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Last updated on 20 September, 2020 (7:45 am PST), John Hopkins Corona Virus Dashboard and Worldometer

Cases Worldwide

  

                    John Hopkins                                                       Worldometer

  • TOTAL CASES        -  30,911,999                         TOTAL CASES       -  31,227,480

Recovered          -  21,147,903                        Recovered            -  22,821,301

  • TOTAL DEATHS     -       959,059                         TOTAL DEATHS    -       965,030

 

Cases in the U.S.

            POPULATION      - 331,002,651, as of 19 September, 2020  

  • TOTAL CASES         -   6,796,384                       TOTAL CASES      -     7,004,768

Recovered           -   2,590,671                        Recovered          -    4,250,140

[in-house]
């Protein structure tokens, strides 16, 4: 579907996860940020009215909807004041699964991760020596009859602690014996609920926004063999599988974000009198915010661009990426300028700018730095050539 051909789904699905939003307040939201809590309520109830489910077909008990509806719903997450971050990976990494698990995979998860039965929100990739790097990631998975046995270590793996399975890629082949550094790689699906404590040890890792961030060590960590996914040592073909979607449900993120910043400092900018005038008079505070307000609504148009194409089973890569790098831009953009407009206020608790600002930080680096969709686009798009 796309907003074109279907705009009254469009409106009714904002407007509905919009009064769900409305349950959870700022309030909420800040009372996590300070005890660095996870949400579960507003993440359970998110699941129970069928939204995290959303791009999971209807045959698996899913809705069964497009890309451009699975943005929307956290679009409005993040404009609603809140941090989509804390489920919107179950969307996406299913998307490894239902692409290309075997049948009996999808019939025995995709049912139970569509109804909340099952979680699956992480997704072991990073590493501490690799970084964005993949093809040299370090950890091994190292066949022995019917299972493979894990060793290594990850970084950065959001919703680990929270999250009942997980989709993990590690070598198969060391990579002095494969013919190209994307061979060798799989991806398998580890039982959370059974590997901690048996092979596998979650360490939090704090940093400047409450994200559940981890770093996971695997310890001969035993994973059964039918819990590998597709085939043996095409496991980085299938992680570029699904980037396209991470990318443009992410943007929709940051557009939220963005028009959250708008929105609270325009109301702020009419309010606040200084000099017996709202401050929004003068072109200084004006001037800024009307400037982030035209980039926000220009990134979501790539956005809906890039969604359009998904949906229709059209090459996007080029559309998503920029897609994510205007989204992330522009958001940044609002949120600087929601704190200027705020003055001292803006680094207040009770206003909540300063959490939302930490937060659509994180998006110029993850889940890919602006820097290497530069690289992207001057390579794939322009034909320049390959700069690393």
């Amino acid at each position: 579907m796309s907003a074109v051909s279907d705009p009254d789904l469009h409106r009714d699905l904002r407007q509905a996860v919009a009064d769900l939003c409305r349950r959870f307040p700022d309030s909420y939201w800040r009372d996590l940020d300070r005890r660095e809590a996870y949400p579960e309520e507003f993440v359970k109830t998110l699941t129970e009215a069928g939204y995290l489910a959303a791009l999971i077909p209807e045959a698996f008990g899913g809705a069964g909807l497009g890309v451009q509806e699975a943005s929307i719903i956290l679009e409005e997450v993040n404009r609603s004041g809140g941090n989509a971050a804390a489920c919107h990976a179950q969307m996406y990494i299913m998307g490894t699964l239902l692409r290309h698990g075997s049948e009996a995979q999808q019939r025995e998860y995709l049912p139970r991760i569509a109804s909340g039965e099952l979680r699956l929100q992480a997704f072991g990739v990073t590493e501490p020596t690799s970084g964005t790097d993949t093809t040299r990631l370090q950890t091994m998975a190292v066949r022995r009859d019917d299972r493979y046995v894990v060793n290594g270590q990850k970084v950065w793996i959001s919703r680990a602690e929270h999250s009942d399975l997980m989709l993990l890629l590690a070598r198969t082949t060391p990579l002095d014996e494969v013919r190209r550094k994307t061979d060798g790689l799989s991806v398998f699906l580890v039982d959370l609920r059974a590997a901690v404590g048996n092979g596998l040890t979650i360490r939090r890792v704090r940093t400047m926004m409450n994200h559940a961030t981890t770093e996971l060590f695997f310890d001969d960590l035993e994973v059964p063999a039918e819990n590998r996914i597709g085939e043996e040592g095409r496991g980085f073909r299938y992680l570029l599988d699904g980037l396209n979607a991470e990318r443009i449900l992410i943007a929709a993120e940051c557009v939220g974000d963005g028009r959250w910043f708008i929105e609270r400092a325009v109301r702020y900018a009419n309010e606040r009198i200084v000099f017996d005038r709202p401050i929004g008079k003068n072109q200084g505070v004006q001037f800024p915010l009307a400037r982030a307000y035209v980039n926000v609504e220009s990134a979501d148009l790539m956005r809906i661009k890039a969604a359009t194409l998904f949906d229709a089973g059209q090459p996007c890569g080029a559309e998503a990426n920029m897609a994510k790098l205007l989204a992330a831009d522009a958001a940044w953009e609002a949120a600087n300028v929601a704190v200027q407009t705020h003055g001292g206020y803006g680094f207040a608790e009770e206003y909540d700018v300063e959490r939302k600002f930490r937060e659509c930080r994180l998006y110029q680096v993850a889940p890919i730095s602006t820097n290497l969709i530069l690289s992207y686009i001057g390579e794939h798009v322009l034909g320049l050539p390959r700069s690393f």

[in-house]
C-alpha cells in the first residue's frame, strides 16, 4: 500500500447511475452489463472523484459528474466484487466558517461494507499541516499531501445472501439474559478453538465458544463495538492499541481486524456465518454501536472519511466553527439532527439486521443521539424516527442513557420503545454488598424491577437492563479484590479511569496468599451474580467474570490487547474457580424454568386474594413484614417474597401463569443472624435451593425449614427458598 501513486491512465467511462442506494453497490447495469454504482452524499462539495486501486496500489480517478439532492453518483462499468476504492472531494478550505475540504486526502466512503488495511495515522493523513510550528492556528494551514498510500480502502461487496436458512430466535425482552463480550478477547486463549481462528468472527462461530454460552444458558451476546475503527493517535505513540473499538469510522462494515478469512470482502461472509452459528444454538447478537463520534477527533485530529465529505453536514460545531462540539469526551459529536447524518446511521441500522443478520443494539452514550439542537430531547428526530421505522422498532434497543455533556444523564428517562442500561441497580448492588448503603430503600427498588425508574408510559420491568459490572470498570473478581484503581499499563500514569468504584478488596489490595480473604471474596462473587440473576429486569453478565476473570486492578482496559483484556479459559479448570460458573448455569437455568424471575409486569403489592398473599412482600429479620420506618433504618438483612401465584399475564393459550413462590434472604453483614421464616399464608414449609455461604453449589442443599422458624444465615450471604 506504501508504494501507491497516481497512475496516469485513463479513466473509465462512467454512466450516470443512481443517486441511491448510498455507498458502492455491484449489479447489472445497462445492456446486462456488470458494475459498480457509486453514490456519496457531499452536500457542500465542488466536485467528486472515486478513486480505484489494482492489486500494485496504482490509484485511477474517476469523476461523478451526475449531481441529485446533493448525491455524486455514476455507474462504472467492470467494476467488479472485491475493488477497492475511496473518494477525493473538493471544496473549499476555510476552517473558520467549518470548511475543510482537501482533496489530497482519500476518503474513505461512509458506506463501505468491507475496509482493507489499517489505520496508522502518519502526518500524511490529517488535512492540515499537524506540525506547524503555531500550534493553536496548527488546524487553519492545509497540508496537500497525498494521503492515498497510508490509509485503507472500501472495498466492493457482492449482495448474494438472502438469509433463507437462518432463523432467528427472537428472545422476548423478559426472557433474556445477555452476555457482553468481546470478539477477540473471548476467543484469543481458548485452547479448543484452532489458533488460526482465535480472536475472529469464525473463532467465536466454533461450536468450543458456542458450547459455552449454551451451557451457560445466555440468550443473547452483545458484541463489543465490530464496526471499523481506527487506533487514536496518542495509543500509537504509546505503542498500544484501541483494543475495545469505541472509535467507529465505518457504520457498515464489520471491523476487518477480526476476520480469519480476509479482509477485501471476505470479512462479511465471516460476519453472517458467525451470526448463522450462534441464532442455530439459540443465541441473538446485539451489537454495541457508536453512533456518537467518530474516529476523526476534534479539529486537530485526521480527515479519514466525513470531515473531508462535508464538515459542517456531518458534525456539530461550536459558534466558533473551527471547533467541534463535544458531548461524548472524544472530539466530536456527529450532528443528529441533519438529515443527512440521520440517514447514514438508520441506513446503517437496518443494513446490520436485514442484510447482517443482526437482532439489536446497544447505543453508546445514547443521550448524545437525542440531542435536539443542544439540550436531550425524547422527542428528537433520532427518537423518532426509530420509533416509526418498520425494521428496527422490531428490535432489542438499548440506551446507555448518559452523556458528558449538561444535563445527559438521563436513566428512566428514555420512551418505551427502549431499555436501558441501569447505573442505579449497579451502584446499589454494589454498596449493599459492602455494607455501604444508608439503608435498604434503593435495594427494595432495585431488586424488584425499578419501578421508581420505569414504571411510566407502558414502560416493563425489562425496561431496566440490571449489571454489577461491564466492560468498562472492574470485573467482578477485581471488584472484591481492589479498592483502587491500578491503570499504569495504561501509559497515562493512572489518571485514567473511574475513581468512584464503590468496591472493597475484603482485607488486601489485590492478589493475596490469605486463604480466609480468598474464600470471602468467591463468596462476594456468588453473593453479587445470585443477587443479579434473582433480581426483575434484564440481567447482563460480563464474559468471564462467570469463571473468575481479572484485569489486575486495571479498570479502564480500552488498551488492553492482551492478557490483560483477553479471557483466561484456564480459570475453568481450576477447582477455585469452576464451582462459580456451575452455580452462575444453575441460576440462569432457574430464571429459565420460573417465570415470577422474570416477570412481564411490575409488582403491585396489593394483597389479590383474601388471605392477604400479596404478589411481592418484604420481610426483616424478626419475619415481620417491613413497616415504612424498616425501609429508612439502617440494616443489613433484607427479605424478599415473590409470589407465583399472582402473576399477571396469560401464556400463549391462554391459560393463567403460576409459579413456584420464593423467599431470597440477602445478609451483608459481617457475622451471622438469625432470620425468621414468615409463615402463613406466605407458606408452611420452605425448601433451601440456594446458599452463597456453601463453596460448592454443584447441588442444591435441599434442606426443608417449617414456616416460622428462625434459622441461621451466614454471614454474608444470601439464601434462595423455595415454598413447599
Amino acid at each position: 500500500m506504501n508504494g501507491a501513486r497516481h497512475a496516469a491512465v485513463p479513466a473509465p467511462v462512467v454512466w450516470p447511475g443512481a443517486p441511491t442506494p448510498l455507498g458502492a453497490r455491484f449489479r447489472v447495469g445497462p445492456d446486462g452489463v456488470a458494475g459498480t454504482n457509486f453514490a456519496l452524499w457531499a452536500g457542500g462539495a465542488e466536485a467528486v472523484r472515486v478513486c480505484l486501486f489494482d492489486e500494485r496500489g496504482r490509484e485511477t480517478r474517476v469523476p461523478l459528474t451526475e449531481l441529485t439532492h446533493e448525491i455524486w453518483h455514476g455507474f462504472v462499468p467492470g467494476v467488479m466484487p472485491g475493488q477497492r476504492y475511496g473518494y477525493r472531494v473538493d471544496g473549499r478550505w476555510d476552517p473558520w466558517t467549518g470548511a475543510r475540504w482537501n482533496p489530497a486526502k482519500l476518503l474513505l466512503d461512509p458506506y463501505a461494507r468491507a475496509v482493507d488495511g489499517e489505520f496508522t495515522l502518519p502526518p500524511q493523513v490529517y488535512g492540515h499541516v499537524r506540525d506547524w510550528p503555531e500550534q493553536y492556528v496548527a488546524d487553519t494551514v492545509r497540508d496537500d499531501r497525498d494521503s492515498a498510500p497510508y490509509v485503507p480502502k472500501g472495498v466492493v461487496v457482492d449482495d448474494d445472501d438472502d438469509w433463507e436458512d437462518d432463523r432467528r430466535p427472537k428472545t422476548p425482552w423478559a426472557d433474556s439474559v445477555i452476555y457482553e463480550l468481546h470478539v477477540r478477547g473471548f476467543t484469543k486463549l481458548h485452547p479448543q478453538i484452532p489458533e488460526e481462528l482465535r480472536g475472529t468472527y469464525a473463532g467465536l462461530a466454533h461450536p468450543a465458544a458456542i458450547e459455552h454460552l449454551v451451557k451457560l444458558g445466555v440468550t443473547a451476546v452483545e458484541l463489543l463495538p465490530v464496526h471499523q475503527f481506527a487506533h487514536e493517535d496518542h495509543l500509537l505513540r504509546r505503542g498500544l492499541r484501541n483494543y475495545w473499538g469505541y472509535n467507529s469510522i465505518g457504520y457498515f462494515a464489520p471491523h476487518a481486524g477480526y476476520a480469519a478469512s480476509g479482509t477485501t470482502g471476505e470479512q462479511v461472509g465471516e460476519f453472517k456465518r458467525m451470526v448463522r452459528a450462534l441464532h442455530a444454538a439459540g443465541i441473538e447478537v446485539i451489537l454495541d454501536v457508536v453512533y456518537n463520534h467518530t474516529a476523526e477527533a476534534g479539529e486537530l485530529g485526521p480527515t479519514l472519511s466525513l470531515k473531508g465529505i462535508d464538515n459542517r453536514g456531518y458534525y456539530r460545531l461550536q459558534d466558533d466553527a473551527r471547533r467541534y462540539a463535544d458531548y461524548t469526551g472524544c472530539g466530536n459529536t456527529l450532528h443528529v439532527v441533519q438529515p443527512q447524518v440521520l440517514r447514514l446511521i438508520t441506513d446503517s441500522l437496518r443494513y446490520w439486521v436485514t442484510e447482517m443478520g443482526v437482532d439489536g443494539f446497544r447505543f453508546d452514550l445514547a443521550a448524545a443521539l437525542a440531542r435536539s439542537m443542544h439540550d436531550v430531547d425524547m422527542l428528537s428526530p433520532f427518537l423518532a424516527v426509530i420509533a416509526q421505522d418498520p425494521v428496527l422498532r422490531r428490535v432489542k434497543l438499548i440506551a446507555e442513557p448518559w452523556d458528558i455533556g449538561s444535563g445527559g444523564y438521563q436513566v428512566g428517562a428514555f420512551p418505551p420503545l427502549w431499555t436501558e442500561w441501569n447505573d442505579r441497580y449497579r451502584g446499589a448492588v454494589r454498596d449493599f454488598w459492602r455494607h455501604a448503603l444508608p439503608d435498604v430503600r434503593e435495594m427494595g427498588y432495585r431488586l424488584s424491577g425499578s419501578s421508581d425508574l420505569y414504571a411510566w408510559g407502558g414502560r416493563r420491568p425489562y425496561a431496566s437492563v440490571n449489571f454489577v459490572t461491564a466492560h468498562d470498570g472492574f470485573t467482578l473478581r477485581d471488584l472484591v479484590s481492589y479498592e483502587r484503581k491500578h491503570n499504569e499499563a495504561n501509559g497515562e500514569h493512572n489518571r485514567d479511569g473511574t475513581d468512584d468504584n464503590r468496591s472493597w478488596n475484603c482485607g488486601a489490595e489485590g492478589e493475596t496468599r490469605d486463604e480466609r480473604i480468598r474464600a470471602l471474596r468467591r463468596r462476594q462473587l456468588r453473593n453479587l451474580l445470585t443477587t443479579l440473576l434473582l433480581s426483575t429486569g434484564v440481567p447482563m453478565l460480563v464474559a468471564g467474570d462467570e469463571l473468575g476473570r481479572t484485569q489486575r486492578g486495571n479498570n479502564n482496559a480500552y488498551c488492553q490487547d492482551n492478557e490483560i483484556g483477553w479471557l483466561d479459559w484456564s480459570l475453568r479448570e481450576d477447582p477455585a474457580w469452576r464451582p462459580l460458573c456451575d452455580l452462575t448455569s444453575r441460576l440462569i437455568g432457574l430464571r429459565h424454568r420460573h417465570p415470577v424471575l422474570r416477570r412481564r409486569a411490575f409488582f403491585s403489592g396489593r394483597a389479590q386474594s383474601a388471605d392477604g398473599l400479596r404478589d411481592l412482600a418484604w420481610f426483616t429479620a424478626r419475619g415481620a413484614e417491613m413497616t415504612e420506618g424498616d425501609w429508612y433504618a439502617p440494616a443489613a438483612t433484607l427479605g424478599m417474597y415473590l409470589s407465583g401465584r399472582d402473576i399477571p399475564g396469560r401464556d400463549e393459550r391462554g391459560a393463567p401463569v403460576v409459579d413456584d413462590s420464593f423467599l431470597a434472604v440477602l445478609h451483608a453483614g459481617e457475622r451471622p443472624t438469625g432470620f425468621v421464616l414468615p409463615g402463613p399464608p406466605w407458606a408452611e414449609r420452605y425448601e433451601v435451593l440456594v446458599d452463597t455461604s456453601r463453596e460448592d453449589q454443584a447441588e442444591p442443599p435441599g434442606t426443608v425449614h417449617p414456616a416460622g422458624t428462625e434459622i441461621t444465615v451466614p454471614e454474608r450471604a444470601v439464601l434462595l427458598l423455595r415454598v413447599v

• TOTAL DEATHS      -      199,474                      TOTAL DEATHS     -        204,118

 

Unemployed - the unemployment rate fell to 8.4 percent and the number of unemployed persons fell by 2.8 million to 13.6 million, the U.S. Bureau of Labor Statistics reported.

 

Cases in California

  • TOTAL CASES       -     783,313                        TOTAL CASES     -         786,441 

Recovered           -                                      Recovered          -         396,301

  • TOTAL DEATHS   -        15,018                         TOTAL DEATHS  -           15,018
  • Unemployed        -  13.3% statewide

 

8/9/2020          Cases (WHO)                 Deaths (WHO)               Recovered (WHO)

  • Texas        -   725,834                           15,206                               625,203